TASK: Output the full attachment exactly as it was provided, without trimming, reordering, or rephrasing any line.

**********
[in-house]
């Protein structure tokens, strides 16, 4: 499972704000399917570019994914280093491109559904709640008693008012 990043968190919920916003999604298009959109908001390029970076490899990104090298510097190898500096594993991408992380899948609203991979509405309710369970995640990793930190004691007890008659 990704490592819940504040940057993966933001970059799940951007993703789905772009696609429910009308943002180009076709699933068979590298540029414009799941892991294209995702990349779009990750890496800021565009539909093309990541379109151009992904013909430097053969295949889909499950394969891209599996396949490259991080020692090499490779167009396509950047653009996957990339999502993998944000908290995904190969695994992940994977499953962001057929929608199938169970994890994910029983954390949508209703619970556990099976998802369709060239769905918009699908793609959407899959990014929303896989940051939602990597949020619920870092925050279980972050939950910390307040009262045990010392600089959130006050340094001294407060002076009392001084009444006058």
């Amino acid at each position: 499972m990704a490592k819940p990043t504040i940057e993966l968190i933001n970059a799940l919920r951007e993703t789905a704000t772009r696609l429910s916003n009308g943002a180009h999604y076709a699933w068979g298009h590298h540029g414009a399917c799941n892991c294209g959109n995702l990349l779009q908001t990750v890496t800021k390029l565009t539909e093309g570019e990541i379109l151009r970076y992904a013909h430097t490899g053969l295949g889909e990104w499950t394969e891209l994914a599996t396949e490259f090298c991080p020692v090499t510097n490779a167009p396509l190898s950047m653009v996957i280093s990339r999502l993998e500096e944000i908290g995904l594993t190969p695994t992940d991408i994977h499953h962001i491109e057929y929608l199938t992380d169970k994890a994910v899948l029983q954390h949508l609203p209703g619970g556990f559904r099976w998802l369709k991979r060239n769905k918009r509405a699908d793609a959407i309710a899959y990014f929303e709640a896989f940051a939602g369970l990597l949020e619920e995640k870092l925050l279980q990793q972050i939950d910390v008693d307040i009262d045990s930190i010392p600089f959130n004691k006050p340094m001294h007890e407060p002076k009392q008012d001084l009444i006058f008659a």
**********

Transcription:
[in-house]
């Protein structure tokens, strides 16, 4: 499972704000399917570019994914280093491109559904709640008693008012 990043968190919920916003999604298009959109908001390029970076490899990104090298510097190898500096594993991408992380899948609203991979509405309710369970995640990793930190004691007890008659 990704490592819940504040940057993966933001970059799940951007993703789905772009696609429910009308943002180009076709699933068979590298540029414009799941892991294209995702990349779009990750890496800021565009539909093309990541379109151009992904013909430097053969295949889909499950394969891209599996396949490259991080020692090499490779167009396509950047653009996957990339999502993998944000908290995904190969695994992940994977499953962001057929929608199938169970994890994910029983954390949508209703619970556990099976998802369709060239769905918009699908793609959407899959990014929303896989940051939602990597949020619920870092925050279980972050939950910390307040009262045990010392600089959130006050340094001294407060002076009392001084009444006058």
């Amino acid at each position: 499972m990704a490592k819940p990043t504040i940057e993966l968190i933001n970059a799940l919920r951007e993703t789905a704000t772009r696609l429910s916003n009308g943002a180009h999604y076709a699933w068979g298009h590298h540029g414009a399917c799941n892991c294209g959109n995702l990349l779009q908001t990750v890496t800021k390029l565009t539909e093309g570019e990541i379109l151009r970076y992904a013909h430097t490899g053969l295949g889909e990104w499950t394969e891209l994914a599996t396949e490259f090298c991080p020692v090499t510097n490779a167009p396509l190898s950047m653009v996957i280093s990339r999502l993998e500096e944000i908290g995904l594993t190969p695994t992940d991408i994977h499953h962001i491109e057929y929608l199938t992380d169970k994890a994910v899948l029983q954390h949508l609203p209703g619970g556990f559904r099976w998802l369709k991979r060239n769905k918009r509405a699908d793609a959407i309710a899959y990014f929303e709640a896989f940051a939602g369970l990597l949020e619920e995640k870092l925050l279980q990793q972050i939950d910390v008693d307040i009262d045990s930190i010392p600089f959130n004691k006050p340094m001294h007890e407060p002076k009392q008012d001084l009444i006058f008659a």